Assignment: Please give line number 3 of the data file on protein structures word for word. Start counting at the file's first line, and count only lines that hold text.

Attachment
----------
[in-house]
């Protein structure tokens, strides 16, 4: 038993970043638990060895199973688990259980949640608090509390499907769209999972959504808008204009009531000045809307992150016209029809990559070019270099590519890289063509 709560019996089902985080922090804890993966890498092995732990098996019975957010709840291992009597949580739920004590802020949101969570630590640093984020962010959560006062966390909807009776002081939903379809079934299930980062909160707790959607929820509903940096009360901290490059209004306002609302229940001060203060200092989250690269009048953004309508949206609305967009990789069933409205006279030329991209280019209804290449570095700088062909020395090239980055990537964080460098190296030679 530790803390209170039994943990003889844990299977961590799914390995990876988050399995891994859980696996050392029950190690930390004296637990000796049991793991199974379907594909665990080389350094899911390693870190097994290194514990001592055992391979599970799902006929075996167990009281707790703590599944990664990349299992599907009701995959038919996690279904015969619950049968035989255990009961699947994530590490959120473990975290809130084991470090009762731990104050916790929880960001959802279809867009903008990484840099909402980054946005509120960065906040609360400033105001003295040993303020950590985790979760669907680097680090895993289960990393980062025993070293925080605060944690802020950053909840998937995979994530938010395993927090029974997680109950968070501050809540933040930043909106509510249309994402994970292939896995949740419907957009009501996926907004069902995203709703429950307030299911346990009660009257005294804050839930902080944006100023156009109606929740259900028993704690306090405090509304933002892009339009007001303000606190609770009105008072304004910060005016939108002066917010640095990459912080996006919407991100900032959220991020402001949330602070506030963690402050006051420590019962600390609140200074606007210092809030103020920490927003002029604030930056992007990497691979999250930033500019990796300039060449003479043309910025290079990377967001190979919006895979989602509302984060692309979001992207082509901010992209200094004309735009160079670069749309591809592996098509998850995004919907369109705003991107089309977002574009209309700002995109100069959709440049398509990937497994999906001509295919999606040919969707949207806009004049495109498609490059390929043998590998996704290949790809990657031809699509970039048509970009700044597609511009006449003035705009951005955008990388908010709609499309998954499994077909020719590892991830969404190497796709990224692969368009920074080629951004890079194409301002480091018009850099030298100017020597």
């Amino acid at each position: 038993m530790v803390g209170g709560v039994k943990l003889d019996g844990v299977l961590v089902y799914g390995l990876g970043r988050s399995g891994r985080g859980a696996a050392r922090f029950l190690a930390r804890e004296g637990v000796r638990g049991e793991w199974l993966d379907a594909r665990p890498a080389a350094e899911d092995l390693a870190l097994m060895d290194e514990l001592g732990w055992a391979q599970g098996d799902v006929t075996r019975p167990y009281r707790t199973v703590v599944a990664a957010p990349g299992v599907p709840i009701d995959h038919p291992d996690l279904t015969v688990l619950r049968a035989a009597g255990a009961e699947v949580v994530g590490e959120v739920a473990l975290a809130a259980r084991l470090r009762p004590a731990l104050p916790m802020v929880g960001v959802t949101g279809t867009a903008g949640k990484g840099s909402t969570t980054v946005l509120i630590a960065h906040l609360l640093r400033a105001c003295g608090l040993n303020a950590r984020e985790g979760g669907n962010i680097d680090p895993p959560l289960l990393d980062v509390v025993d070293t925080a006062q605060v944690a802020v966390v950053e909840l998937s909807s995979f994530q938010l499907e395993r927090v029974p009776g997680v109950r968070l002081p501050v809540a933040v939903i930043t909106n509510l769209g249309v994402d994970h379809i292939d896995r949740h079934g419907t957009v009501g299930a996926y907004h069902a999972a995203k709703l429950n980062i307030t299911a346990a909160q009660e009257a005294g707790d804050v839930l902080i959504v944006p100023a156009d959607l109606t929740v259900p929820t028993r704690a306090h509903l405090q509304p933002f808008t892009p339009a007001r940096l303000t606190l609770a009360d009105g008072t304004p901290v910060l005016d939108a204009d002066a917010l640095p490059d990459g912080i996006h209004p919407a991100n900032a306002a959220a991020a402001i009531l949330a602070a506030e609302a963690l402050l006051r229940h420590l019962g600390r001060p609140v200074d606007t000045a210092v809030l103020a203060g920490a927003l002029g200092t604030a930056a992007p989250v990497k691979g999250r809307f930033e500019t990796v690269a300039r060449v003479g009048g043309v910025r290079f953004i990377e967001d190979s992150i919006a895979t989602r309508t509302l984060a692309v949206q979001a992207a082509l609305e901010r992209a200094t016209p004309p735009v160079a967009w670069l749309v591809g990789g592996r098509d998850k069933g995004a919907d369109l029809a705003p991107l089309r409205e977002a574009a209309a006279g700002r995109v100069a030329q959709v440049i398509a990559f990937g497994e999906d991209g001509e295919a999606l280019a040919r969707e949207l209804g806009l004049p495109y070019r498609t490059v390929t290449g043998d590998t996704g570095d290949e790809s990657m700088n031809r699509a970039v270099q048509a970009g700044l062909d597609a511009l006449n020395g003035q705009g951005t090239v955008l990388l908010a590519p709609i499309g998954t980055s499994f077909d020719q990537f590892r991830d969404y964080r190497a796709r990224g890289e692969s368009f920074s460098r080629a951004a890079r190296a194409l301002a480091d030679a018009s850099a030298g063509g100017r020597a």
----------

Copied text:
């Amino acid at each position: 038993m530790v803390g209170g709560v039994k943990l003889d019996g844990v299977l961590v089902y799914g390995l990876g970043r988050s399995g891994r985080g859980a696996a050392r922090f029950l190690a930390r804890e004296g637990v000796r638990g049991e793991w199974l993966d379907a594909r665990p890498a080389a350094e899911d092995l390693a870190l097994m060895d290194e514990l001592g732990w055992a391979q599970g098996d799902v006929t075996r019975p167990y009281r707790t199973v703590v599944a990664a957010p990349g299992v599907p709840i009701d995959h038919p291992d996690l279904t015969v688990l619950r049968a035989a009597g255990a009961e699947v949580v994530g590490e959120v739920a473990l975290a809130a259980r084991l470090r009762p004590a731990l104050p916790m802020v929880g960001v959802t949101g279809t867009a903008g949640k990484g840099s909402t969570t980054v946005l509120i630590a960065h906040l609360l640093r400033a105001c003295g608090l040993n303020a950590r984020e985790g979760g669907n962010i680097d680090p895993p959560l289960l990393d980062v509390v025993d070293t925080a006062q605060v944690a802020v966390v950053e909840l998937s909807s995979f994530q938010l499907e395993r927090v029974p009776g997680v109950r968070l002081p501050v809540a933040v939903i930043t909106n509510l769209g249309v994402d994970h379809i292939d896995r949740h079934g419907t957009v009501g299930a996926y907004h069902a999972a995203k709703l429950n980062i307030t299911a346990a909160q009660e009257a005294g707790d804050v839930l902080i959504v944006p100023a156009d959607l109606t929740v259900p929820t028993r704690a306090h509903l405090q509304p933002f808008t892009p339009a007001r940096l303000t606190l609770a009360d009105g008072t304004p901290v910060l005016d939108a204009d002066a917010l640095p490059d990459g912080i996006h209004p919407a991100n900032a306002a959220a991020a402001i009531l949330a602070a506030e609302a963690l402050l006051r229940h420590l019962g600390r001060p609140v200074d606007t000045a210092v809030l103020a203060g920490a927003l002029g200092t604030a930056a992007p989250v990497k691979g999250r809307f930033e500019t990796v690269a300039r060449v003479g009048g043309v910025r290079f953004i990377e967001d190979s992150i919006a895979t989602r309508t509302l984060a692309v949206q979001a992207a082509l609305e901010r992209a200094t016209p004309p735009v160079a967009w670069l749309v591809g990789g592996r098509d998850k069933g995004a919907d369109l029809a705003p991107l089309r409205e977002a574009a209309a006279g700002r995109v100069a030329q959709v440049i398509a990559f990937g497994e999906d991209g001509e295919a999606l280019a040919r969707e949207l209804g806009l004049p495109y070019r498609t490059v390929t290449g043998d590998t996704g570095d290949e790809s990657m700088n031809r699509a970039v270099q048509a970009g700044l062909d597609a511009l006449n020395g003035q705009g951005t090239v955008l990388l908010a590519p709609i499309g998954t980055s499994f077909d020719q990537f590892r991830d969404y964080r190497a796709r990224g890289e692969s368009f920074s460098r080629a951004a890079r190296a194409l301002a480091d030679a018009s850099a030298g063509g100017r020597a």